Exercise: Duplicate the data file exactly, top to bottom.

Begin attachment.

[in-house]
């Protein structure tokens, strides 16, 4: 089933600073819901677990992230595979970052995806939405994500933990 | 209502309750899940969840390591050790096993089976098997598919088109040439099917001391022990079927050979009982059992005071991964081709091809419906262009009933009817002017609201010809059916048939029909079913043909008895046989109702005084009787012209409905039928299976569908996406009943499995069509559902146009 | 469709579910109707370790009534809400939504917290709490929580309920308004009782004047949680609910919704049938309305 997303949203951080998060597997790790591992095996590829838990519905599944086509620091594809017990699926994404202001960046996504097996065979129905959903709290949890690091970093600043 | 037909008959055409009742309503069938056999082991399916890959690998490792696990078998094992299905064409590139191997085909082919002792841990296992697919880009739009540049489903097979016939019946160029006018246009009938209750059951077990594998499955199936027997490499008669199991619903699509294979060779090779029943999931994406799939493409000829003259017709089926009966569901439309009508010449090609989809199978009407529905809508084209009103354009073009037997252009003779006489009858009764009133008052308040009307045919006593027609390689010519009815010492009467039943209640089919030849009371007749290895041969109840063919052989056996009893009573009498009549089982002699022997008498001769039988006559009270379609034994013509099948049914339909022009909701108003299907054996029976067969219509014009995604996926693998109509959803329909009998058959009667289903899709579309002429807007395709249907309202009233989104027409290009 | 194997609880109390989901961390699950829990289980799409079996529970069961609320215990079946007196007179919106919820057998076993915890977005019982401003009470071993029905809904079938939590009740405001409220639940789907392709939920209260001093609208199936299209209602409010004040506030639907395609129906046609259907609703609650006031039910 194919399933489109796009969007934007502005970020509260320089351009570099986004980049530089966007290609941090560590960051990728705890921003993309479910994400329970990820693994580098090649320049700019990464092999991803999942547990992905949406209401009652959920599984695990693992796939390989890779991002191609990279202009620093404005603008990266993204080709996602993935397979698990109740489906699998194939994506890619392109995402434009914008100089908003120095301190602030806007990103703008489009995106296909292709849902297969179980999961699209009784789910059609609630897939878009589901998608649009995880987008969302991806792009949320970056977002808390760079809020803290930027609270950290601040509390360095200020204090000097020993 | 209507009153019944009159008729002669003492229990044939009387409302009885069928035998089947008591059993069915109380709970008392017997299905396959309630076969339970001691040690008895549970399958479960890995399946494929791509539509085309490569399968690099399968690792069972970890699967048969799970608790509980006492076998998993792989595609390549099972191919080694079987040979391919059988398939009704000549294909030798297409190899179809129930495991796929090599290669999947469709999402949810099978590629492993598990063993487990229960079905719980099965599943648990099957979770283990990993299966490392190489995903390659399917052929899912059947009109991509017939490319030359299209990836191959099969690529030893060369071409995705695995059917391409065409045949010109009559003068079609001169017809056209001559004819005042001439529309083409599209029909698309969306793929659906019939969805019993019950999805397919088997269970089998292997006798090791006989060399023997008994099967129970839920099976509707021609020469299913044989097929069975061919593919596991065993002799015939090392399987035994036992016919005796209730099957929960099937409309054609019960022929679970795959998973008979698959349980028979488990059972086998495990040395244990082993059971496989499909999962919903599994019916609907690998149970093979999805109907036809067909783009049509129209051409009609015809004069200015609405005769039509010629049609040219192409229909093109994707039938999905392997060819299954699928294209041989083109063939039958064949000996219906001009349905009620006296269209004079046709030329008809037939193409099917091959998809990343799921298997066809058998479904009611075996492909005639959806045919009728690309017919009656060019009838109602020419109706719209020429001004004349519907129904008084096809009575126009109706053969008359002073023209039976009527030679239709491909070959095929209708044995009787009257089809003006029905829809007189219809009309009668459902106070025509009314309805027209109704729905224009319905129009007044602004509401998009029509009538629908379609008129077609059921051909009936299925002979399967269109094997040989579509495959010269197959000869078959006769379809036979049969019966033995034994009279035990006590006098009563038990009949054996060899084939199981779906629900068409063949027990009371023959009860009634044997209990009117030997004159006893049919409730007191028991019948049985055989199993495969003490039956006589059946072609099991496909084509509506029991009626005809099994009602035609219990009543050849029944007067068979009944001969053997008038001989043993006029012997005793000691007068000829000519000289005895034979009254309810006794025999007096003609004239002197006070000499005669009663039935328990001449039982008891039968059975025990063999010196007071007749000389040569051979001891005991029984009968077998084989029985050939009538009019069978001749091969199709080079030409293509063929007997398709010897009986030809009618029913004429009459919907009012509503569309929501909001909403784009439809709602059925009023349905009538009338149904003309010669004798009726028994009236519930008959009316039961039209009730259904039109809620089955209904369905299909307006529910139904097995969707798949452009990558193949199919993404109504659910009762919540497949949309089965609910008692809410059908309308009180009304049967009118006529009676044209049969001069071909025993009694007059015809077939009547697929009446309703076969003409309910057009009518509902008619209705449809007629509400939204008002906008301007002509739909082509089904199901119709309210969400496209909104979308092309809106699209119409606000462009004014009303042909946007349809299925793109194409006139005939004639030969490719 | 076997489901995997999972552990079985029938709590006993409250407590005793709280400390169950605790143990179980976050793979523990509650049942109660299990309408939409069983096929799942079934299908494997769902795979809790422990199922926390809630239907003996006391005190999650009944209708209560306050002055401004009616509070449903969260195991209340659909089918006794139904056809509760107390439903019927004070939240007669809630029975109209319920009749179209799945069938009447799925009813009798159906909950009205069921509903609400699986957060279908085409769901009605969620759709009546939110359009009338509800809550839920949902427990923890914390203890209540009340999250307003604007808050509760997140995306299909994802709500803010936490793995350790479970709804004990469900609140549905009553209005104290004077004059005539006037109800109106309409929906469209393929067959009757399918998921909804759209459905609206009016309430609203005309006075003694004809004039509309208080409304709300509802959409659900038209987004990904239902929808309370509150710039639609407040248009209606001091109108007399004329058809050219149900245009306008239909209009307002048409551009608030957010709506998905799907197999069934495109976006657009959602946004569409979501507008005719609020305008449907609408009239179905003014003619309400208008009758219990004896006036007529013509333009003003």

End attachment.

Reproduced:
[in-house]
């Protein structure tokens, strides 16, 4: 089933600073819901677990992230595979970052995806939405994500933990 | 209502309750899940969840390591050790096993089976098997598919088109040439099917001391022990079927050979009982059992005071991964081709091809419906262009009933009817002017609201010809059916048939029909079913043909008895046989109702005084009787012209409905039928299976569908996406009943499995069509559902146009 | 469709579910109707370790009534809400939504917290709490929580309920308004009782004047949680609910919704049938309305 997303949203951080998060597997790790591992095996590829838990519905599944086509620091594809017990699926994404202001960046996504097996065979129905959903709290949890690091970093600043 | 037909008959055409009742309503069938056999082991399916890959690998490792696990078998094992299905064409590139191997085909082919002792841990296992697919880009739009540049489903097979016939019946160029006018246009009938209750059951077990594998499955199936027997490499008669199991619903699509294979060779090779029943999931994406799939493409000829003259017709089926009966569901439309009508010449090609989809199978009407529905809508084209009103354009073009037997252009003779006489009858009764009133008052308040009307045919006593027609390689010519009815010492009467039943209640089919030849009371007749290895041969109840063919052989056996009893009573009498009549089982002699022997008498001769039988006559009270379609034994013509099948049914339909022009909701108003299907054996029976067969219509014009995604996926693998109509959803329909009998058959009667289903899709579309002429807007395709249907309202009233989104027409290009 | 194997609880109390989901961390699950829990289980799409079996529970069961609320215990079946007196007179919106919820057998076993915890977005019982401003009470071993029905809904079938939590009740405001409220639940789907392709939920209260001093609208199936299209209602409010004040506030639907395609129906046609259907609703609650006031039910 194919399933489109796009969007934007502005970020509260320089351009570099986004980049530089966007290609941090560590960051990728705890921003993309479910994400329970990820693994580098090649320049700019990464092999991803999942547990992905949406209401009652959920599984695990693992796939390989890779991002191609990279202009620093404005603008990266993204080709996602993935397979698990109740489906699998194939994506890619392109995402434009914008100089908003120095301190602030806007990103703008489009995106296909292709849902297969179980999961699209009784789910059609609630897939878009589901998608649009995880987008969302991806792009949320970056977002808390760079809020803290930027609270950290601040509390360095200020204090000097020993 | 209507009153019944009159008729002669003492229990044939009387409302009885069928035998089947008591059993069915109380709970008392017997299905396959309630076969339970001691040690008895549970399958479960890995399946494929791509539509085309490569399968690099399968690792069972970890699967048969799970608790509980006492076998998993792989595609390549099972191919080694079987040979391919059988398939009704000549294909030798297409190899179809129930495991796929090599290669999947469709999402949810099978590629492993598990063993487990229960079905719980099965599943648990099957979770283990990993299966490392190489995903390659399917052929899912059947009109991509017939490319030359299209990836191959099969690529030893060369071409995705695995059917391409065409045949010109009559003068079609001169017809056209001559004819005042001439529309083409599209029909698309969306793929659906019939969805019993019950999805397919088997269970089998292997006798090791006989060399023997008994099967129970839920099976509707021609020469299913044989097929069975061919593919596991065993002799015939090392399987035994036992016919005796209730099957929960099937409309054609019960022929679970795959998973008979698959349980028979488990059972086998495990040395244990082993059971496989499909999962919903599994019916609907690998149970093979999805109907036809067909783009049509129209051409009609015809004069200015609405005769039509010629049609040219192409229909093109994707039938999905392997060819299954699928294209041989083109063939039958064949000996219906001009349905009620006296269209004079046709030329008809037939193409099917091959998809990343799921298997066809058998479904009611075996492909005639959806045919009728690309017919009656060019009838109602020419109706719209020429001004004349519907129904008084096809009575126009109706053969008359002073023209039976009527030679239709491909070959095929209708044995009787009257089809003006029905829809007189219809009309009668459902106070025509009314309805027209109704729905224009319905129009007044602004509401998009029509009538629908379609008129077609059921051909009936299925002979399967269109094997040989579509495959010269197959000869078959006769379809036979049969019966033995034994009279035990006590006098009563038990009949054996060899084939199981779906629900068409063949027990009371023959009860009634044997209990009117030997004159006893049919409730007191028991019948049985055989199993495969003490039956006589059946072609099991496909084509509506029991009626005809099994009602035609219990009543050849029944007067068979009944001969053997008038001989043993006029012997005793000691007068000829000519000289005895034979009254309810006794025999007096003609004239002197006070000499005669009663039935328990001449039982008891039968059975025990063999010196007071007749000389040569051979001891005991029984009968077998084989029985050939009538009019069978001749091969199709080079030409293509063929007997398709010897009986030809009618029913004429009459919907009012509503569309929501909001909403784009439809709602059925009023349905009538009338149904003309010669004798009726028994009236519930008959009316039961039209009730259904039109809620089955209904369905299909307006529910139904097995969707798949452009990558193949199919993404109504659910009762919540497949949309089965609910008692809410059908309308009180009304049967009118006529009676044209049969001069071909025993009694007059015809077939009547697929009446309703076969003409309910057009009518509902008619209705449809007629509400939204008002906008301007002509739909082509089904199901119709309210969400496209909104979308092309809106699209119409606000462009004014009303042909946007349809299925793109194409006139005939004639030969490719 | 076997489901995997999972552990079985029938709590006993409250407590005793709280400390169950605790143990179980976050793979523990509650049942109660299990309408939409069983096929799942079934299908494997769902795979809790422990199922926390809630239907003996006391005190999650009944209708209560306050002055401004009616509070449903969260195991209340659909089918006794139904056809509760107390439903019927004070939240007669809630029975109209319920009749179209799945069938009447799925009813009798159906909950009205069921509903609400699986957060279908085409769901009605969620759709009546939110359009009338509800809550839920949902427990923890914390203890209540009340999250307003604007808050509760997140995306299909994802709500803010936490793995350790479970709804004990469900609140549905009553209005104290004077004059005539006037109800109106309409929906469209393929067959009757399918998921909804759209459905609206009016309430609203005309006075003694004809004039509309208080409304709300509802959409659900038209987004990904239902929808309370509150710039639609407040248009209606001091109108007399004329058809050219149900245009306008239909209009307002048409551009608030957010709506998905799907197999069934495109976006657009959602946004569409979501507008005719609020305008449907609408009239179905003014003619309400208008009758219990004896006036007529013509333009003003």